Blade sort of sneaked up on people in 1997. A lot of people think Bryan Singer’s X-Men in 2000 was the superhero movie that really kicked things off for the genre, but three years earlier, Stephen Norrington’s stab at reinventing one of Marvel’s lesser known heroes went down a treat.
That was largely due to the engaging story, coupled with the mythology of vampires being moved into modern times, as sharp suited businessmen and power hungry punk rockers. It made vampires scary again, a species that has sadly had all the life sucked out of it by the plague on society that is the Twilight saga.
Towering above all of that though is Wesley Snipes as the growling, sword wielding protagonist. Now, Wesley at the time was no stranger to action movies, but had made as many sci-fi/fantasy movies as he had filled in tax returns. To see him buy into the comic book mythology, and turn Blade into a complete badass that strikes fear into to the heart of the vicious bloodsuckers, shows a trait that predated Hugh Jackman’s snarling interpretation of Wolverine.
The initial scene, where an unsuspecting human is lured into a rave club, only to find out that it is a haven for vampires when the sprinkler system comes on, gives you a genuine sense of threat and horror. It also makes you feel really uncomfortable because it puts you in the position of the guy in the club. All of a sudden, you realise everyone else in the room is a vampire, and you’re not. Everyone that is, apart from the guy in the black trench coat with the samurai sword, who is a whole lot worse than any bloodsucker.
And that is what made Blade successful. It made superheroes badass again. Tim Burton’s Batman had gone a long way towards redressing that balance way back in 1989, but just eight years later, that reputation had been tarnished by Joel Schumacher, George Clooney and Bat Nipples. Wesley Snipes as Blade added a touch of menace back to the superhero genre, and embraced the idea that you could still be heroic, even if you had a habit of raking someone’s face along a passing subway train.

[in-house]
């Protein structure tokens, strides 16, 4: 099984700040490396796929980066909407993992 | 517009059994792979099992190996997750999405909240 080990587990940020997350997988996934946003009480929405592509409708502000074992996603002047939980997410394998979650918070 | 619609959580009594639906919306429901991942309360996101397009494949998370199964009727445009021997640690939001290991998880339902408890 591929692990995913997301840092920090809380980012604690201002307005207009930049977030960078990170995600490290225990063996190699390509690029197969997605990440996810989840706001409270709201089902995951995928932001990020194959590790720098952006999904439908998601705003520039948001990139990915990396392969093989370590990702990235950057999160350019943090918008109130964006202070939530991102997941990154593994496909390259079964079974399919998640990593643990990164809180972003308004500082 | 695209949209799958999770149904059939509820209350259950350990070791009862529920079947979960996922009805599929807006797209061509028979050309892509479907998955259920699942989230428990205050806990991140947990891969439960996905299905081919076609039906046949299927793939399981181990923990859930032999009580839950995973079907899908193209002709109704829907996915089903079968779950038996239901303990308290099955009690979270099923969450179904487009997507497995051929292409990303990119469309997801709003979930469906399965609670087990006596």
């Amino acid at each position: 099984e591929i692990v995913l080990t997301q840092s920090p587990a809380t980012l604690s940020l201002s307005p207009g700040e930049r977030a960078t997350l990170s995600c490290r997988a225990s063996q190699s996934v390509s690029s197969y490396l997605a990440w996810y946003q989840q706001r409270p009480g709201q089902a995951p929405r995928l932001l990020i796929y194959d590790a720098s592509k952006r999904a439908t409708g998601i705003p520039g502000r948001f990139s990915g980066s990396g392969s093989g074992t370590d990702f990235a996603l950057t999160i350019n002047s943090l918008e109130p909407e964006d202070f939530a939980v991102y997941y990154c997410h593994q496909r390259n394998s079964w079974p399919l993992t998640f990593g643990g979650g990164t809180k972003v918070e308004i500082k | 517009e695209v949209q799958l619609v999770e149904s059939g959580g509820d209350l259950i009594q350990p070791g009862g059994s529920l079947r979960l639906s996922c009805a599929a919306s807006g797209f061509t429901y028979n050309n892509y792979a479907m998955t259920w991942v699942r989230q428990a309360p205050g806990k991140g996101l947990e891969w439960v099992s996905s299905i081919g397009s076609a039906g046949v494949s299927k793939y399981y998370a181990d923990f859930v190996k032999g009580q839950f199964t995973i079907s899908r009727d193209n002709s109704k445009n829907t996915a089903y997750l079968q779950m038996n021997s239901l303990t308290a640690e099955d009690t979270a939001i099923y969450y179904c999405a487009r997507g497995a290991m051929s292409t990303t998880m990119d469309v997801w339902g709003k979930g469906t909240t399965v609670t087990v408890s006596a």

It was a gamble to bring the character to the big screen, and New Line Cinema, which would later disappear in a pit of it’s own manic creations, had a sure fire hit on its hands with Marvel’s vampire slayer. That he was slaying vampires of course made it a lot easier to up the violence ante, as anyone chopped in half by Blade disintegrated into a pile of ash rather than a puddle of blood. That allowed him to slice, spike and shoot his way through hoards of bad guys, notably in his fight amongst the ancient pages of vampire scripture.
As in any great film though, the hero needs a villain, one who can provide a legitimate threat to the hero and what he stands for. You wouldn’t have banked on Stephen Dorff encapsulating the cold hearted nu wave vampire that is Deacon Frost, but the fact he is the antithesis of Blade makes him all the more threatening. Blade is a seething ball of rage, a ticking time bomb. Frost is cool, calm, single minded about his mission to resurrect a vampire god as himself. True, Wesley Snipes is not exactly an actor in the Gielgud or Burton class, but the look on his face when he realises that Frost is better or equal to him in a straight fight is priceless.
Dorff oozes evil throughout the movie, but at the same time exudes charisma that made vampires awesome. He isn’t a Twilight, doe eyed lover, rather, an animalistic, almost erotic vamp that would quite happily have his way with you then drop you out of a window.
Add to that a fine supporting cast, including a reimagined Whistler as a cranky, grizzled hunter with a busted leg, and a collection of foul henchmen working for Frost that you can’t wait to see Blade off, and you have the ingredients of a fine action movie that contains enough comic book elements for it to straddle the niche/mainstream fence.
Blade’s legacy would sadly be tainted by a more gratuitous sequel, lacking a lot of the original’s subtlety, despite featuring a good turn from Ron Perlman. It would be further harmed by an unnecessary third installment which above all, should not be respected for featuring a vampire Pomeranian. And WWE wrestler Triple H.
The original still stands the test of time, for it’s coolness, subtlety, violence, and portrayal of it’s main characters. It made comic book heroes gritty and brutal, and opened them up to an audience who was searching for a way to like the genre again. It also bought something as otherworldly as vampires down to a base level, and made them frightening, awe inspiring and fashionable.
For number eight, we’re going to pay a visit to somewhere not of this earth, a place where no super hero had visited before on the big screen. Want to know more? All I’ll say is he was heaven sent, and provided Marvel with their biggest challenge to date.